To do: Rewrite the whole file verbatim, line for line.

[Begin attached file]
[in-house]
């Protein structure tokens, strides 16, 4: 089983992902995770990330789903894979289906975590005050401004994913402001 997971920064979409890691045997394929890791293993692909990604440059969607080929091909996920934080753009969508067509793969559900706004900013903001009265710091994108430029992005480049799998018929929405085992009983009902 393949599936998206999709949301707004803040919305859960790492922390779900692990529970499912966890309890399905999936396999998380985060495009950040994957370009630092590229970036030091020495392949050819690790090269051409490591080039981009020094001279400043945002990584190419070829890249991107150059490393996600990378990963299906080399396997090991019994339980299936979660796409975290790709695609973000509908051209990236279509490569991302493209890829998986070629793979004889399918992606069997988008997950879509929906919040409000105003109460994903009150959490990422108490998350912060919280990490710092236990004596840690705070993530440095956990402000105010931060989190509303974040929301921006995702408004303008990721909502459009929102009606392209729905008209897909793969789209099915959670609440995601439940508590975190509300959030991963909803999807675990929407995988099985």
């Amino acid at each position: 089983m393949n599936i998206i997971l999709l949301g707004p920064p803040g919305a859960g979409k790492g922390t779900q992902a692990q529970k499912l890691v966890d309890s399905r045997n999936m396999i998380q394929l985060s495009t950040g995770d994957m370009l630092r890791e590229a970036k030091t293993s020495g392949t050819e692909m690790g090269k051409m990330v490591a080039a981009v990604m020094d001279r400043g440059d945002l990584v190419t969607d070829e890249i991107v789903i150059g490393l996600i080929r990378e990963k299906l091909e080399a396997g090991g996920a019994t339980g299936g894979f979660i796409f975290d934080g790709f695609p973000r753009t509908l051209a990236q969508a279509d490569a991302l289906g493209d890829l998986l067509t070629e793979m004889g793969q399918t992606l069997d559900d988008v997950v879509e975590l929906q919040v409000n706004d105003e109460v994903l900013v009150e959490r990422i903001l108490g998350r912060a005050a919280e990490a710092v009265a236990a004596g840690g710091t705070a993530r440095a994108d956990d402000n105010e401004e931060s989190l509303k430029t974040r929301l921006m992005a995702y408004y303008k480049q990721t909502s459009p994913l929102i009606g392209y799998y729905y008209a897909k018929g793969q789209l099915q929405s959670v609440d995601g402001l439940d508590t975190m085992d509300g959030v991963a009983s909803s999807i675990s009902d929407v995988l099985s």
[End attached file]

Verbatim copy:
[in-house]
């Protein structure tokens, strides 16, 4: 089983992902995770990330789903894979289906975590005050401004994913402001 997971920064979409890691045997394929890791293993692909990604440059969607080929091909996920934080753009969508067509793969559900706004900013903001009265710091994108430029992005480049799998018929929405085992009983009902 393949599936998206999709949301707004803040919305859960790492922390779900692990529970499912966890309890399905999936396999998380985060495009950040994957370009630092590229970036030091020495392949050819690790090269051409490591080039981009020094001279400043945002990584190419070829890249991107150059490393996600990378990963299906080399396997090991019994339980299936979660796409975290790709695609973000509908051209990236279509490569991302493209890829998986070629793979004889399918992606069997988008997950879509929906919040409000105003109460994903009150959490990422108490998350912060919280990490710092236990004596840690705070993530440095956990402000105010931060989190509303974040929301921006995702408004303008990721909502459009929102009606392209729905008209897909793969789209099915959670609440995601439940508590975190509300959030991963909803999807675990929407995988099985």
């Amino acid at each position: 089983m393949n599936i998206i997971l999709l949301g707004p920064p803040g919305a859960g979409k790492g922390t779900q992902a692990q529970k499912l890691v966890d309890s399905r045997n999936m396999i998380q394929l985060s495009t950040g995770d994957m370009l630092r890791e590229a970036k030091t293993s020495g392949t050819e692909m690790g090269k051409m990330v490591a080039a981009v990604m020094d001279r400043g440059d945002l990584v190419t969607d070829e890249i991107v789903i150059g490393l996600i080929r990378e990963k299906l091909e080399a396997g090991g996920a019994t339980g299936g894979f979660i796409f975290d934080g790709f695609p973000r753009t509908l051209a990236q969508a279509d490569a991302l289906g493209d890829l998986l067509t070629e793979m004889g793969q399918t992606l069997d559900d988008v997950v879509e975590l929906q919040v409000n706004d105003e109460v994903l900013v009150e959490r990422i903001l108490g998350r912060a005050a919280e990490a710092v009265a236990a004596g840690g710091t705070a993530r440095a994108d956990d402000n105010e401004e931060s989190l509303k430029t974040r929301l921006m992005a995702y408004y303008k480049q990721t909502s459009p994913l929102i009606g392209y799998y729905y008209a897909k018929g793969q789209l099915q929405s959670v609440d995601g402001l439940d508590t975190m085992d509300g959030v991963a009983s909803s999807i675990s009902d929407v995988l099985s």